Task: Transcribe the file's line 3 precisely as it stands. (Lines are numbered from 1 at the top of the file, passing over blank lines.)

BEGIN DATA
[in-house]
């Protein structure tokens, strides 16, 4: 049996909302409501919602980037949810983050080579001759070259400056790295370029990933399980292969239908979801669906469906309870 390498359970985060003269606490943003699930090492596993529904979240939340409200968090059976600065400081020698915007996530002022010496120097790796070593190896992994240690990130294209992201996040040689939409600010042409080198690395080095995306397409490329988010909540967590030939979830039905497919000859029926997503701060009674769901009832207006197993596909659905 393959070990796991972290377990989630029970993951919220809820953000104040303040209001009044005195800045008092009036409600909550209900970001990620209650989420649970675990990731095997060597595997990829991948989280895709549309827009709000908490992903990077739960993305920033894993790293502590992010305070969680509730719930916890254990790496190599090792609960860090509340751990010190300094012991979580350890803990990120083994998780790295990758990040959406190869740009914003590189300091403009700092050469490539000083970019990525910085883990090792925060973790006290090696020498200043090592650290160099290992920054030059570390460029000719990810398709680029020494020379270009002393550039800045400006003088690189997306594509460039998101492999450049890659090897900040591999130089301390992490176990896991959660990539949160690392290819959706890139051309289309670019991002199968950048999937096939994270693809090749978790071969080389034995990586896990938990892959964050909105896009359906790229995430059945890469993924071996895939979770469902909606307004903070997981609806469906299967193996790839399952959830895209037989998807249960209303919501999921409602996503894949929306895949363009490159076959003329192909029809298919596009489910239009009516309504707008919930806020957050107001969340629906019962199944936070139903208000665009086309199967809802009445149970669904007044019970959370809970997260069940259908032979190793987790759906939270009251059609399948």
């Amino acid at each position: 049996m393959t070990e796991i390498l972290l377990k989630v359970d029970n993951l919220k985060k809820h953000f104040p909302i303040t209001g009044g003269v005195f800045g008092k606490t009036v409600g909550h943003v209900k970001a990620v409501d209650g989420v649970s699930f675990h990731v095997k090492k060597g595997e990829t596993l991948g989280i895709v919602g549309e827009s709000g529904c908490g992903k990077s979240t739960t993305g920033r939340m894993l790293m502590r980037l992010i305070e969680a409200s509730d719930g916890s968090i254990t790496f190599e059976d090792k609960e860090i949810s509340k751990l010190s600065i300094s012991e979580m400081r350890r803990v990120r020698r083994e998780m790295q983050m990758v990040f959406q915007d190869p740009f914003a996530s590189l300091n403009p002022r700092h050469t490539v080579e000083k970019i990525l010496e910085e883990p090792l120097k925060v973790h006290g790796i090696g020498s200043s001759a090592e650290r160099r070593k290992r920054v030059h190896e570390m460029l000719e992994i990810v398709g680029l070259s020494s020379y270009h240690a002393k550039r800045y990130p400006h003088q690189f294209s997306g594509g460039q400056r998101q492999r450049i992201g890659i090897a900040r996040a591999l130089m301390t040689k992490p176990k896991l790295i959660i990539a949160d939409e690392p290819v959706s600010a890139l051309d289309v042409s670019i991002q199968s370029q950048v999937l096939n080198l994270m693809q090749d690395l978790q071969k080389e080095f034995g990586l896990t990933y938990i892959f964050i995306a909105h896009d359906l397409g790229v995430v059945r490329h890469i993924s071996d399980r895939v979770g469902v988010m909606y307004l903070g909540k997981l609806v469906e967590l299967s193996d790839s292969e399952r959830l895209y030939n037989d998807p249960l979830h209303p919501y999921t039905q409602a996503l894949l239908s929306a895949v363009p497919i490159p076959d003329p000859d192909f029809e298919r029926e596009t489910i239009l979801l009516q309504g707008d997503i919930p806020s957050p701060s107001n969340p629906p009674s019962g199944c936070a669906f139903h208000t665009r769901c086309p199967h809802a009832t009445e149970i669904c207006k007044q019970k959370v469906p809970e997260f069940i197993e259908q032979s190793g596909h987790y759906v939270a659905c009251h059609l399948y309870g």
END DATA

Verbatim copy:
């Amino acid at each position: 049996m393959t070990e796991i390498l972290l377990k989630v359970d029970n993951l919220k985060k809820h953000f104040p909302i303040t209001g009044g003269v005195f800045g008092k606490t009036v409600g909550h943003v209900k970001a990620v409501d209650g989420v649970s699930f675990h990731v095997k090492k060597g595997e990829t596993l991948g989280i895709v919602g549309e827009s709000g529904c908490g992903k990077s979240t739960t993305g920033r939340m894993l790293m502590r980037l992010i305070e969680a409200s509730d719930g916890s968090i254990t790496f190599e059976d090792k609960e860090i949810s509340k751990l010190s600065i300094s012991e979580m400081r350890r803990v990120r020698r083994e998780m790295q983050m990758v990040f959406q915007d190869p740009f914003a996530s590189l300091n403009p002022r700092h050469t490539v080579e000083k970019i990525l010496e910085e883990p090792l120097k925060v973790h006290g790796i090696g020498s200043s001759a090592e650290r160099r070593k290992r920054v030059h190896e570390m460029l000719e992994i990810v398709g680029l070259s020494s020379y270009h240690a002393k550039r800045y990130p400006h003088q690189f294209s997306g594509g460039q400056r998101q492999r450049i992201g890659i090897a900040r996040a591999l130089m301390t040689k992490p176990k896991l790295i959660i990539a949160d939409e690392p290819v959706s600010a890139l051309d289309v042409s670019i991002q199968s370029q950048v999937l096939n080198l994270m693809q090749d690395l978790q071969k080389e080095f034995g990586l896990t990933y938990i892959f964050i995306a909105h896009d359906l397409g790229v995430v059945r490329h890469i993924s071996d399980r895939v979770g469902v988010m909606y307004l903070g909540k997981l609806v469906e967590l299967s193996d790839s292969e399952r959830l895209y030939n037989d998807p249960l979830h209303p919501y999921t039905q409602a996503l894949l239908s929306a895949v363009p497919i490159p076959d003329p000859d192909f029809e298919r029926e596009t489910i239009l979801l009516q309504g707008d997503i919930p806020s957050p701060s107001n969340p629906p009674s019962g199944c936070a669906f139903h208000t665009r769901c086309p199967h809802a009832t009445e149970i669904c207006k007044q019970k959370v469906p809970e997260f069940i197993e259908q032979s190793g596909h987790y759906v939270a659905c009251h059609l399948y309870g």